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Govt seeks to keep US, Bond Note value at par

By Daniel Chigundu

Ministry of Finance says it will present the 2019 National Budget in US dollars because it is the currency unit of account and that it is looking at measures of keeping the Bond Notes at par with the dollar.

The Bond Note was introduced a few years ago as an export incentive pegged at par with the US dollar but it has seen its value deteriorating in the past months.

Despite the fall in the value of the Bond Note, the government still maintains that the surrogate currency is at par with the American dollar.

Speaking during a Parliamentary Portfolio meeting, permanent secretary George Guvamatanga said they are using the multi-currency framework in determining the currency to use.

“The multi-currency framework denotes that the currency unit of account is the US dollar and the US dollar it doesn’t matter whether it’s in the RTGs or it’s a Bond or it’s the real US dollar.

“This is a multi-currency system and as far as government policy is concerned this is still 1:1 and we are looking at several measures to protect that value at 1:1.

“So there might be some other people who might choose to convert their balances but that is speculation and government will not deal with speculation which is in there in the market, so I would like to reiterate that the unit of account for the budget will be in US dollars,” he said.

There is growing concern in the market over the value and life of the Bond Notes following the decision by the government to separate Bond Notes and US dollar accounts.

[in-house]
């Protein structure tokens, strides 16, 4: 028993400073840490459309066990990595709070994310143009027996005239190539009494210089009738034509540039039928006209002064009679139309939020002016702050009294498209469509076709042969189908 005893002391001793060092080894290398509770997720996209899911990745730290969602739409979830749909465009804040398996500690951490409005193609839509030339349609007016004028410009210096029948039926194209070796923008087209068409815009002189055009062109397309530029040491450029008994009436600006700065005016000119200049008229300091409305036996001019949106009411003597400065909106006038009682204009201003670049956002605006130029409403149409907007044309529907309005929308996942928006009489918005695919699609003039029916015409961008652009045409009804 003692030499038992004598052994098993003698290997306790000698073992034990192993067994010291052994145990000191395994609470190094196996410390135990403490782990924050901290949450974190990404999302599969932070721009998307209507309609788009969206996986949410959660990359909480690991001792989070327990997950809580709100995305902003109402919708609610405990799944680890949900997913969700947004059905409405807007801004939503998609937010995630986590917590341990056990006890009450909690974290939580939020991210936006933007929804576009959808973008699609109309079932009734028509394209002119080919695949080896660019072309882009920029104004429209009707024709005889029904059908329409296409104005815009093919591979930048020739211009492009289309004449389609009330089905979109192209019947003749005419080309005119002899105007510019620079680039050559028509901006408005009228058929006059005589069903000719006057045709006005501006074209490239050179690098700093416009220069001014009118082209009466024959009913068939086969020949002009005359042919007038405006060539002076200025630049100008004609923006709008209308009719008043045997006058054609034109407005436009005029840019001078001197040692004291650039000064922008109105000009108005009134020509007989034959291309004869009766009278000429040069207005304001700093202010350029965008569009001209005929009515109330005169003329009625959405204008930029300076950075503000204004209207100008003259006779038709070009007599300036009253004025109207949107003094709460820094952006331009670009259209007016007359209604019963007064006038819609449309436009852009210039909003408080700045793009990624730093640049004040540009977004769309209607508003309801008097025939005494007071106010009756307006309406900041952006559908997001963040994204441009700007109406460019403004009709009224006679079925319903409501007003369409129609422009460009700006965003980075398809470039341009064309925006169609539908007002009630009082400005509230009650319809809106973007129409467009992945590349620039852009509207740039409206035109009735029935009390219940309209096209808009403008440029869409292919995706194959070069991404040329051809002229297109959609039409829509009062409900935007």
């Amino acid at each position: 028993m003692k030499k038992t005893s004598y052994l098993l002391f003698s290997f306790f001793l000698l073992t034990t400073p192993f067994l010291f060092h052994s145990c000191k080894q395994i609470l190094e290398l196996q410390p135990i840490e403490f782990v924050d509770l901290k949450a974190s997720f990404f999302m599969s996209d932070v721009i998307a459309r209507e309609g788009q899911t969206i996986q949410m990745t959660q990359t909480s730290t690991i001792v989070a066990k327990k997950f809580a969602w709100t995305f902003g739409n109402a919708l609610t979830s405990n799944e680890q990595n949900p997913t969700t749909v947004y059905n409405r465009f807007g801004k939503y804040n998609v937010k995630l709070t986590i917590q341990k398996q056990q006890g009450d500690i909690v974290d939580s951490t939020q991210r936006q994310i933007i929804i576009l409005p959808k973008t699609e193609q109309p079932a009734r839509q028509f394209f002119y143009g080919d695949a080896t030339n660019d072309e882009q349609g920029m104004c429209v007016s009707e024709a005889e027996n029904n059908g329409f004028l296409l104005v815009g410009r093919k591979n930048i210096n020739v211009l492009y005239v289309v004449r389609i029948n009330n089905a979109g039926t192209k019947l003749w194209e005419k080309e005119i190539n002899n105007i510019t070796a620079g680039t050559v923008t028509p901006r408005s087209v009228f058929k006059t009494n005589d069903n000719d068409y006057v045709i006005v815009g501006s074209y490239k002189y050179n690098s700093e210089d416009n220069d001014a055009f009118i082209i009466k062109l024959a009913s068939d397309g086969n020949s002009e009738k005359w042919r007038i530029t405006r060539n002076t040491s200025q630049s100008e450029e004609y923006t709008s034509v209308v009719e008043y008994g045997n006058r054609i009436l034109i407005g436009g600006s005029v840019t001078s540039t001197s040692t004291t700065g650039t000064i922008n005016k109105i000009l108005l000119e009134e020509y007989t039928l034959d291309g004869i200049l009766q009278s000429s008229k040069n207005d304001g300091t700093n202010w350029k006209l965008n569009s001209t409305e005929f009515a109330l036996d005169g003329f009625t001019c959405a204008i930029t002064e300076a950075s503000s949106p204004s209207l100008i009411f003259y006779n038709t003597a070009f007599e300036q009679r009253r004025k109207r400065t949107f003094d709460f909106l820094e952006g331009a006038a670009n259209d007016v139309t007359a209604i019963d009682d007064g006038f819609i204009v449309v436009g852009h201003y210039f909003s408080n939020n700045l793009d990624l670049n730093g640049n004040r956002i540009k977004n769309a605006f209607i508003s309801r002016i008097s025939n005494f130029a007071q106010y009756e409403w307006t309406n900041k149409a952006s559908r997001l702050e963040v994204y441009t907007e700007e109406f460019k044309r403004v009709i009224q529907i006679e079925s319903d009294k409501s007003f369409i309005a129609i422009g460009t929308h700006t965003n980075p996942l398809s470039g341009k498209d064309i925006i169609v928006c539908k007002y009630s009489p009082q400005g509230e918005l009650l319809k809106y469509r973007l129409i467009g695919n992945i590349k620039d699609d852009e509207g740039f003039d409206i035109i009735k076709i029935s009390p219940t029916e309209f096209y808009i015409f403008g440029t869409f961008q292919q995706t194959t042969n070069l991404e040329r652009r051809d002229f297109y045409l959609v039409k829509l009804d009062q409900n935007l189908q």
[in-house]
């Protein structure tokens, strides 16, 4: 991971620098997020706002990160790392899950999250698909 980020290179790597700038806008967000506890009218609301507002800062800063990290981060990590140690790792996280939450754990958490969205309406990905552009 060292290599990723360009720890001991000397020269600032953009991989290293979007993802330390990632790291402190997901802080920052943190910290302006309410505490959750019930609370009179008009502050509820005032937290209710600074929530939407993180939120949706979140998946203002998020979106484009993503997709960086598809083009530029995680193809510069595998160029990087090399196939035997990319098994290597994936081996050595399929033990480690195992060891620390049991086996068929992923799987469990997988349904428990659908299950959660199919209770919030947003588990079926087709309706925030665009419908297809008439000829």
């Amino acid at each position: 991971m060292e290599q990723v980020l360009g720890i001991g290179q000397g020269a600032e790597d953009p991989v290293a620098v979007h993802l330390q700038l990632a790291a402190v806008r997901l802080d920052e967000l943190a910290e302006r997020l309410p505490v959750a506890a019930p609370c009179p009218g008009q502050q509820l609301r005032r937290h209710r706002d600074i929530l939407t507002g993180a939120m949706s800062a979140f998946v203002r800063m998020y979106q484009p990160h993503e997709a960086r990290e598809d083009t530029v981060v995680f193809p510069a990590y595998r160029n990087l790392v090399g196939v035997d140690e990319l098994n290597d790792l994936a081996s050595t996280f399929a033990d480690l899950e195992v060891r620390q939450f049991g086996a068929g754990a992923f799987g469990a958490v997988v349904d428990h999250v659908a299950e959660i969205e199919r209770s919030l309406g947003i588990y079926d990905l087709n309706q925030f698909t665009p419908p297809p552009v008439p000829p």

When the Bond Note was introduced Reserve Bank governor John Mangudya told the media that depositors needed not to open a separate bank account adding that the same account would do as the currency carried the surrogate currency carried the same value as the US dollar.

The Bond Notes are believed to be backed by an Afrexim Bank facility worthy US$200 million but word doing the circulation indicate that the RBZ could have printed more than what is backed.

The agreement and the terms of the facility have been a jealously guarded secret between John Mangudya and officials from Ministry of Finance and Parliament has tried in vain to get access or get sight of it at least.

This is despite the fact that the constitution mandates Parliament authorise or disapprove any financial obligation that government may acquire or commit to on behalf of the country.

Asked by Honourable Godfrey Sithole of the quantum of Bond Notes in circulation, Guvamatanga said he was not privy to the exact numbers and will need to check with RBZ officials.

“On the Bond Note in circulation I would then like to liaise with my colleagues at the RBZ to actually get the relative amount that is in circulation as well as the contract with Afrexim Bank,” he said.

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Daniel Chigundu

Daniel Chigundu is a male journalist in Zimbabwe and has been practising since September 2009. He used to the editor for The Business Connect (newspaper) in Harare, has his own news website Tourism Focus which is biased towards the tourism sector. Daniel is also working with Magamba Network on their project called Open Parliament where they do live coverage of Parliamentary activities on Twitter and Facebook. He is currently the secretary-general of the Zimbabwe Parliamentary Journalists Forum, is a member of Zimbabwe Small Broadcasters Association and a board member of Digital Communication Network. He holds a Diploma in Communication and Journalism from the Christian College of Southern Africa (CCOSA), a certificate in Youth leadership training from the Friedrich Ebert Stiftung (FES), a certificate in Citizen Journalism from Magamba Network and is currently a first-year student at Zimbabwe Open University studying for a Bachelor of Arts Honours in Ethics and Organisational Leadership.

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